6 Compelling Reasons to Test Your DR Plan Now

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These major outages from Q3 of 2018 may have been avoided with a solid, frequently tested Disaster Recovery (DR) plan.

High availability has become an uncompromisable aspect of business. Having a solid DR plan that is tested regularly means that if an IT outage does occur, your organization will recover within minutes, thereby avoiding the customer distrust and anger that occur with more protracted outages. The notable outages among financial institutions and social media this past quarter caused customers to question the handling of their personal data by the companies experiencing outages, as well as their reliance on any organization that can’t maintain business continuity. Downtime, even when under an hour in duration (as some of the outages below) is no longer considered reasonable. As we enter the last quarter of 2018, here are six major reasons to reevaluate your DR plan, run a DR test, and feel confident about your organization’s DR solution before 2019:

Related: Evaluate your IT disaster recovery plan with this definitive checklist.

1. Technical Glitch Affects Disney Parks on Both Coasts
When: July 6, 2018
Duration: 4 hours
What Happened: A network outage caused problems for summer visitors to Disney theme parks in both Orlando and Anaheim. Visitors were unable access the Walt Disney World website, the My Disney Experience app (the Disneyland app), the Plays Disney Parks app, or the Fast Pass/MaxPass system during the outage. ESPN, owned by Disney, was also affected by the outage, causing the site to display out-of-date scores for games.

2. Customers Hit Out at Britain’s TSB Bank After Second IT Outage
When: July 10, 2018 and throughout September 2018
Duration: 4 hours and intermittently thereafter
What Happened: The July outage came just as TSB was returning to normalcy after an April attempt to migrate its customer base to a new IT system left thousands of customers locked out of their accounts, with some unable to access their accounts for over a week or make vital payments, and others falling victim to fraud. Intermittent downtime and outages continued to plague TSB throughout the quarter, with CEO Paul Pester ultimately stepping down in early September amid customer outrage regarding ongoing IT difficulties.

3. MasterCard Customers Suffer Outages Around the World
When: July 12, 2018
Duration: 1.5 hours
What Happened: Although Mastercard has apologized for an outage that caused customer payments to be blocked around the world, they have refused to share the cause of this extensive outage. Coming on the heels of a major Visa outage last quarter, regulators are starting to intensify scrutiny of these payments systems, and cryptocurrency supporters are having a field day.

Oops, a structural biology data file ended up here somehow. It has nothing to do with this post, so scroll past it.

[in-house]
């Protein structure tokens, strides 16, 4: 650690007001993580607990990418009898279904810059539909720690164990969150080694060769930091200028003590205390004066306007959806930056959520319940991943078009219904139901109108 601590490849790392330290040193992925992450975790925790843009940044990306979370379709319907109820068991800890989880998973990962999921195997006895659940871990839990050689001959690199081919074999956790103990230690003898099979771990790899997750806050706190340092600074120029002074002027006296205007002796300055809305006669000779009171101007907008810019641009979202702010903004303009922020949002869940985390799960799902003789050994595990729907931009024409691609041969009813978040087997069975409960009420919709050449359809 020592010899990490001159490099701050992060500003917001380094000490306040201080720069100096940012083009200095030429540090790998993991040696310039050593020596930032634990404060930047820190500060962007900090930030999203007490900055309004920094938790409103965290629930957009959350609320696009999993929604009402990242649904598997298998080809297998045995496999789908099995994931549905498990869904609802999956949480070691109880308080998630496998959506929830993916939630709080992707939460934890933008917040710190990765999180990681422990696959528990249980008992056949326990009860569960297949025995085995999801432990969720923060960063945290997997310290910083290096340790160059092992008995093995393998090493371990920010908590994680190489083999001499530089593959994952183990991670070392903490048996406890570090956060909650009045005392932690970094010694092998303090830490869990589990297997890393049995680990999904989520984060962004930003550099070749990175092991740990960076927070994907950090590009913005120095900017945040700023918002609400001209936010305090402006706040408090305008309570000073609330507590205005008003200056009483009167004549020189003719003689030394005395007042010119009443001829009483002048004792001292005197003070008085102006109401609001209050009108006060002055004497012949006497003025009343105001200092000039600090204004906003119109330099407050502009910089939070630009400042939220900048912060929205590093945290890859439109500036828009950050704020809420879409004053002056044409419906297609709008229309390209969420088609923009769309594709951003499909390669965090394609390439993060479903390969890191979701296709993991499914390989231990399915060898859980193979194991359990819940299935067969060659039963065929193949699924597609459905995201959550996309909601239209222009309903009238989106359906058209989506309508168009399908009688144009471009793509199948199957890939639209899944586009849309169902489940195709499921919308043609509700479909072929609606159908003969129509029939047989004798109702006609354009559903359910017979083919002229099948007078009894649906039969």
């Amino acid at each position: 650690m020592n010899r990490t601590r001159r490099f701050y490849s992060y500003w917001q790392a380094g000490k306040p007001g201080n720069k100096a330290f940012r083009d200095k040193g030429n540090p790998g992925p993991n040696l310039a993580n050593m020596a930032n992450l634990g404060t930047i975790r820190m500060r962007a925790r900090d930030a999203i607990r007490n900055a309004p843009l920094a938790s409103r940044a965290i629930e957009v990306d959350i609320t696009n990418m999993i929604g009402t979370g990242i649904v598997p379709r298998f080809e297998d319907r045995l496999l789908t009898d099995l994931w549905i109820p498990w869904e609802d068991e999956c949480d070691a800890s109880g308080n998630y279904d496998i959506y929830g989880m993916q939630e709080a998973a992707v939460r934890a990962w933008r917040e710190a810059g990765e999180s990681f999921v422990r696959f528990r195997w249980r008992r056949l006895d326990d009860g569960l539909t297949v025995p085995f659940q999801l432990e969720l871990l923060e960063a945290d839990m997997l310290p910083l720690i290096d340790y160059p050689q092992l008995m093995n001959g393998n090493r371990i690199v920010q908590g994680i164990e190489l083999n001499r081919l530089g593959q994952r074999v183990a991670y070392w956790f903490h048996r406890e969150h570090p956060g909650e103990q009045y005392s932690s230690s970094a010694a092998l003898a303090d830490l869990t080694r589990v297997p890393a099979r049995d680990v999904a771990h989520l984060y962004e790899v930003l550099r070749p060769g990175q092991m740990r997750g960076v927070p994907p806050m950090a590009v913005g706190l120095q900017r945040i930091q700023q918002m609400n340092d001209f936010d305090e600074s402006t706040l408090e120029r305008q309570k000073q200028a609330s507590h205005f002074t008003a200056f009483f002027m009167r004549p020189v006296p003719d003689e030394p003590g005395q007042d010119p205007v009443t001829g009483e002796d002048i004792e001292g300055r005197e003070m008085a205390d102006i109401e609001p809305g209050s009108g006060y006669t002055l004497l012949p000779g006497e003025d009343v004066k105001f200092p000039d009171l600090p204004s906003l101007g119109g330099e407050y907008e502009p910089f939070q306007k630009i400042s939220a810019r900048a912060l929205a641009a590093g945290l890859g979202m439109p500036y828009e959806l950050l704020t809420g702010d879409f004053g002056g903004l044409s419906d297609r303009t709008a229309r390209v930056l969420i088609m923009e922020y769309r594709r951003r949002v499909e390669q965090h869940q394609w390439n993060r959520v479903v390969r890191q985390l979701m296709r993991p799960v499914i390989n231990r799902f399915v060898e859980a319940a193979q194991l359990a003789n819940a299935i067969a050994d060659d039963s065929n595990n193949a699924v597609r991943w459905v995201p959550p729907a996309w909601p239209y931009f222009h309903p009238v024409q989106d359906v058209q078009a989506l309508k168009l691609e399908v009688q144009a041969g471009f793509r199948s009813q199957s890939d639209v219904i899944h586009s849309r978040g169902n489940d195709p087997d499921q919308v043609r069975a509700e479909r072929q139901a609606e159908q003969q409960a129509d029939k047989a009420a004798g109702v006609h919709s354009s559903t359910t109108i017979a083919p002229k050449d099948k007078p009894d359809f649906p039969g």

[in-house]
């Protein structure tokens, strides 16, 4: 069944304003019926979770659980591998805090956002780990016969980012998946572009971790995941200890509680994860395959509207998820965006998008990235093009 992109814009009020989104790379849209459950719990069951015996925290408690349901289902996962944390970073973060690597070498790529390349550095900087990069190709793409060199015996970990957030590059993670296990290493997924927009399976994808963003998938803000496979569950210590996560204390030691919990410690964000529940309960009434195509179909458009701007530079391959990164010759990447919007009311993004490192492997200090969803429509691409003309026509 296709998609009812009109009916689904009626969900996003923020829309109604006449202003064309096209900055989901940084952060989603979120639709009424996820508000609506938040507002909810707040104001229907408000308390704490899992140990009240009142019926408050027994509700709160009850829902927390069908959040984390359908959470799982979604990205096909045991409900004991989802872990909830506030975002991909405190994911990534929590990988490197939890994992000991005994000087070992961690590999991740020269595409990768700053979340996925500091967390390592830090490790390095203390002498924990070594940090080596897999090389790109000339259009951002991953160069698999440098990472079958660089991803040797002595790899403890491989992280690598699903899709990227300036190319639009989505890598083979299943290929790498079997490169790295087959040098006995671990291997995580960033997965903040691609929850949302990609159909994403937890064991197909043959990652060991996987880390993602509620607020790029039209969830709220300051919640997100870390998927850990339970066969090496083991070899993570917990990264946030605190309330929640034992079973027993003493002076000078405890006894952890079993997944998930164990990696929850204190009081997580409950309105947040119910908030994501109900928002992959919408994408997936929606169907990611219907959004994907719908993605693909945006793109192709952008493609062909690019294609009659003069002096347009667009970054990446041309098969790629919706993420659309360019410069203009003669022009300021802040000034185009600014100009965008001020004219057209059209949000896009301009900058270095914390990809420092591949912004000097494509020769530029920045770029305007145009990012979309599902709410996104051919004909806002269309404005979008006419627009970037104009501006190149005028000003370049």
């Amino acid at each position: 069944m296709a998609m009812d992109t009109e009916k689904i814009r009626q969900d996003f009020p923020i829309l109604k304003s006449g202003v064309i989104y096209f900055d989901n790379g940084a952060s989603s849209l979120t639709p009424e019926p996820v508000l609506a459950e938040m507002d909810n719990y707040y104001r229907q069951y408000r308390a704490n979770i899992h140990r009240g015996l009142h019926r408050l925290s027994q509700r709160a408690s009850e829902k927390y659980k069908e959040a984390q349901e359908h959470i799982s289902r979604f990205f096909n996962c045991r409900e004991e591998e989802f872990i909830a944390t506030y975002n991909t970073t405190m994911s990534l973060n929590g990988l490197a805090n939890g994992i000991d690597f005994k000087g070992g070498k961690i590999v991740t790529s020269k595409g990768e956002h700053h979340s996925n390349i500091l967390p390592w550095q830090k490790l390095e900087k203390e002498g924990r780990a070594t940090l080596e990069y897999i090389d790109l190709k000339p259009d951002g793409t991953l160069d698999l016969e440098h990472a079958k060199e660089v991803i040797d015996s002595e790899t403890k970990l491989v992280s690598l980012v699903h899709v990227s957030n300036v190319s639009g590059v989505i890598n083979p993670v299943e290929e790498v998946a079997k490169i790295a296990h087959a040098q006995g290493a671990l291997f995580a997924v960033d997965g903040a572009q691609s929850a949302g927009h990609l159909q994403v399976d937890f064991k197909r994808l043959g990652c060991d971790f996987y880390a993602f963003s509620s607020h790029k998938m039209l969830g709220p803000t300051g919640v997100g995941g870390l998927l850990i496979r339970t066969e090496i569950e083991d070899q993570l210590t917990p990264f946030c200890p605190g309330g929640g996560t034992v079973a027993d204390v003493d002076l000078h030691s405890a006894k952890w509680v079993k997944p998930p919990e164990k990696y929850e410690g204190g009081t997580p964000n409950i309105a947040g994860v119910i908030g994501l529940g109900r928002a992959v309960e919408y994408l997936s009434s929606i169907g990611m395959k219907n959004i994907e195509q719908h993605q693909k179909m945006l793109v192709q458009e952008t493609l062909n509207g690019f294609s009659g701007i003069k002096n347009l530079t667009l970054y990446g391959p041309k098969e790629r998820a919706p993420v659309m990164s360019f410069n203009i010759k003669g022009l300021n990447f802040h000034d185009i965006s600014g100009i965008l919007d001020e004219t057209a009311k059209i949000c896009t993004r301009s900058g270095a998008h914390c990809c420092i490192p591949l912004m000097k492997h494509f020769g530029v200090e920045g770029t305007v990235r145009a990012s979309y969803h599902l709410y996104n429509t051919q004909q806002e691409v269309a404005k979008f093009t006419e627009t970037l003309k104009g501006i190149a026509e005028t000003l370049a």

4. Instagram Suffers Global Outage
When: July 13, 2018
Duration: 45 minutes
What Happened: Social media users made a mad rush to Twitter when Instagram’s site and app went down worldwide. The most recent October 3 Instagram outage, which we’ll cover in our Q4 outages post, came just days after Instagram’s co-founders resigned from Facebook, and a day after a new boss was appointed. An estimated 500 million people who access the site daily are affected by Instagram outages.

5. Outage Causes American Airlines Flight Delays Nationally
When: July 29, 2018
Duration: 40 minutes
What Happened: A connectivity issue at one of American Airlines’ data centers, between its main operating system and its dispatch operation, resulted in a full nationwide ground stop for 40 minutes. American Airlines customers weren’t the only passengers inconvenienced by delays this quarter, though. A Delta IT systems outage resulted in a similar ground stop, Southwest Airlines had a domestic ticket counter outage at BWI, and a British Airlines supplier’s IT system outage resulted in flights being delayed by up to 15 hours.


6. SunTrust Patches Glitch That Knocked Out Mobile, Online Banking
When: September 15, 2018
Duration: 2 days
What Happened: A routine system upgrade resulted in an outage lasting more than two days. SunTrust provided no additional details about the outage or its cause, except to say that it was not a cyberattack or a weather-related problem (with Hurricane Florence raging at the time of the outage). The bank announced that it will refund all ATM fees and surcharges, as well as late fees related to delayed payments, due to the downtime, but has yet to alleviate customer concern about the safety of their personal data.


definitive dr plan checklist